14,000 decryptor Keys For CoinVault, Bitcryptor Ransomware Released By Kaspersky for ransomware victims

Kaspersky Lab announced the end of the ransomware variants, CoinVault and Bitcryptor by releasing over 14,000 decryptor keys required to unlock files encrypted by these variants, thereby, giving chance to the victims to get their files back for free.

Ransomware is a particularly virulent type of malicious code which spreads through downloads, phishing campaigns and malicious links. Once a system has been infected, a lock screen appears and all files on the device are encrypted.

The cyber-security firm first discovered the CoinVault attacks in May 2014. Since then, this aggressive ransomware that heavily encrypts data files on infected computers and demands payment in Bitcoin for the encryption keys has made over 1,500 victims in more than 108 countries. The countries that have been hit hard due to the malware attacks include The Netherlands, Germany, the United States, France, and the United Kingdom. The ransomware has also characteristically offered victims a “free decrypt” to explain how the CoinVault’s authors could indeed unlock the encrypted files.

The CoinVault file-encrypting ransomware program was first documented by Kaspersky researchers in November 2014. Then, in April the National High Tech Crime Unit (NHTCU) of the Dutch police recovered some decryption keys from a seized CoinVault server.

After that raid, the program’s authors took a break, as the CoinVault malware campaign proceeded largely undeterred. However, they eventually launched a new version called Bitcryptor, a second-generation version of CoinVault. But, in September this year, the NHTCU suffered a blow when the Dutch law enforcement arrested an 18-year-old and a 22-year-old in connection to the ransomware attacks.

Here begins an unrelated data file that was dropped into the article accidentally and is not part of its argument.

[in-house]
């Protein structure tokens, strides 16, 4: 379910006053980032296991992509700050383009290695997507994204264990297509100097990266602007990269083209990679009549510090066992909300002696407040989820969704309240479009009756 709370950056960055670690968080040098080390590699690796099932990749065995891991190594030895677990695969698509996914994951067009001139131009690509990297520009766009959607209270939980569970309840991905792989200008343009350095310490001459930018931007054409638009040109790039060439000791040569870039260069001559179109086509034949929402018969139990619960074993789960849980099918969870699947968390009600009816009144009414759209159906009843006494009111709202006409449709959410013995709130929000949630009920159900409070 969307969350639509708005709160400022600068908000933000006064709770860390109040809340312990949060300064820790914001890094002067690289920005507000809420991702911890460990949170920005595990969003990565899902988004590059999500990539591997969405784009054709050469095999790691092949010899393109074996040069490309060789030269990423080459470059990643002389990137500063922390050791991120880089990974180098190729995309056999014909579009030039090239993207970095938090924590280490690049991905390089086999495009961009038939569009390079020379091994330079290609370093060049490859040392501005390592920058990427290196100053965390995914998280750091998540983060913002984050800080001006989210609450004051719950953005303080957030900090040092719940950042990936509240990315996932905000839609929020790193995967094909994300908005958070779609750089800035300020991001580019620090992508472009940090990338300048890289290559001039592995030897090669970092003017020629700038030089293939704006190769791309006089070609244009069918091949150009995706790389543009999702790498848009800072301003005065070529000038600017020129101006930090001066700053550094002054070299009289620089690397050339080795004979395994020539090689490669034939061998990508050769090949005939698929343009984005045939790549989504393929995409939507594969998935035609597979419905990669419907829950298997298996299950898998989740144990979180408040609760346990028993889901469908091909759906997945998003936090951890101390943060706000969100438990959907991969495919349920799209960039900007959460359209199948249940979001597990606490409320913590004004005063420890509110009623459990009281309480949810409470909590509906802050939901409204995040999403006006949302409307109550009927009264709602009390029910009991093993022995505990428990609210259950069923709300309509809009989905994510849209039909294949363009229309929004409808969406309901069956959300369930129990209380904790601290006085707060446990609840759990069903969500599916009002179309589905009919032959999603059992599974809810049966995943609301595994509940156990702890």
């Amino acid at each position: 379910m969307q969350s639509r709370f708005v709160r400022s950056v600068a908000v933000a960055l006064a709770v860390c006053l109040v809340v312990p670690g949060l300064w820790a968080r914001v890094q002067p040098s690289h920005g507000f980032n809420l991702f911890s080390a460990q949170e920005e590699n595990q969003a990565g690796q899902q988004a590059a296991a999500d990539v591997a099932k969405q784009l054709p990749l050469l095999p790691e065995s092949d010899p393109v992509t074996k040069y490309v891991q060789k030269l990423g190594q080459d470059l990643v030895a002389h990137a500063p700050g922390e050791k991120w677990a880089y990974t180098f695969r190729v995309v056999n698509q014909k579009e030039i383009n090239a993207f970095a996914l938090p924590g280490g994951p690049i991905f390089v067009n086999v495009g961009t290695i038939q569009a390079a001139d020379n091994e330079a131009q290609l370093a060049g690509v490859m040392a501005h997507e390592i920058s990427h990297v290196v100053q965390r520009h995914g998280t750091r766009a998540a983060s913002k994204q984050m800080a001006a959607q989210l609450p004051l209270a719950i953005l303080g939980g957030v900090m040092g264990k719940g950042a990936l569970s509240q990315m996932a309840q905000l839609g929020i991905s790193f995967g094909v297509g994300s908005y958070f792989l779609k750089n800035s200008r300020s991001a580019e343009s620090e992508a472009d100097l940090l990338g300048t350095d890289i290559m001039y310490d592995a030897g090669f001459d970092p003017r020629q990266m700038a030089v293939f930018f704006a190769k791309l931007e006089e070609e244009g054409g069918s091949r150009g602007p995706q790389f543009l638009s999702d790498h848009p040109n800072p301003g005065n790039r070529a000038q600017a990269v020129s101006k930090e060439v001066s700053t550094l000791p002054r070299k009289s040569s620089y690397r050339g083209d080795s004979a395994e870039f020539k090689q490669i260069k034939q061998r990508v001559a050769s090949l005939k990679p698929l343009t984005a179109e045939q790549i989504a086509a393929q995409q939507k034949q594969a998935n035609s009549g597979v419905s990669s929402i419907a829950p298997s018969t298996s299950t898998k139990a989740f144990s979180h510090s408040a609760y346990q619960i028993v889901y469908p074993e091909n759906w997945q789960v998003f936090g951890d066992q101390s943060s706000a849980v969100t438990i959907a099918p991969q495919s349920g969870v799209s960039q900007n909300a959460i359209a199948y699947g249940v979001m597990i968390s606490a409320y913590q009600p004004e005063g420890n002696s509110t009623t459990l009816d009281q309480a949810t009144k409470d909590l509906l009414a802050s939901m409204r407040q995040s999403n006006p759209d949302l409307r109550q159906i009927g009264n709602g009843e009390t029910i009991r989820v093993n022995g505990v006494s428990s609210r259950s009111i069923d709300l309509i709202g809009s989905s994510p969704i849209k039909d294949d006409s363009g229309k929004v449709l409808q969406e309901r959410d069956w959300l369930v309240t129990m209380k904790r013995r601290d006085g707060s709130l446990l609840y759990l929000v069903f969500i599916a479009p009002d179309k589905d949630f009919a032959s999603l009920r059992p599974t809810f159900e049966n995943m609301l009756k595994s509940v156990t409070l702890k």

After police had gained access to the cyber-crooks’ infrastructure, Kaspersky Lab experts were able to extract all the remaining CoinVault and Bitcryptor decryption keys from the CoinVault’s command-and-control (C&C) servers that among other things had decryption keys, Installation Vectors (IVs) and private Bitcoin wallets, and publish them on the noransom.kaspersky.com website.

To study CoinVault further, Kaspersky researchers used these resources, and an analysis disclosed that ransomware uses the CFB block cipher mode as well as 256-bit AES among other things.

These findings enabled the security firm to upload a set of around 750 keys in its ransomware decryptor service in April of this year that were recovered from servers hosted in the Netherlands. Now, all 14,000 decryption keys are available through Kaspersky’s ransomware tool.

A coalition of security companies that investigated one of the most prevalent ransomware programs, CryptoWall 3.0, has made its authors approximately $325 million through extorting victims. Researchers say at least 400,000 infection attempts have been made across 49 CryptoWall 3.0 campaigns.

These findings enabled the security firm to publish more than 700 decryption keys in April of this year. Now Kaspersky has released all 14,000 keys.

“The National High Tech Crime Unit (NHTCU) of the Netherlands’ police, the Netherlands’ National Prosecutors Office and Kaspersky Lab, have been working together to fight the CoinVault and Bitcryptor ransomware campaigns,” a page which hosts Kaspersky’s decryption tool reads. “During our joint investigation we have obtained data that can help you to decrypt the files being held hostage on your PC. We are now able to share a new decryption application that will automatically decrypt all files for Coinvault and Bitcryptor victims. For more information please see this how-to guide. We are considering this case as closed. The ransomware authors are arrested and all existing keys have been added to our database.”

Users who believe they have been affected by CoinVault can access the decryption key directly here.


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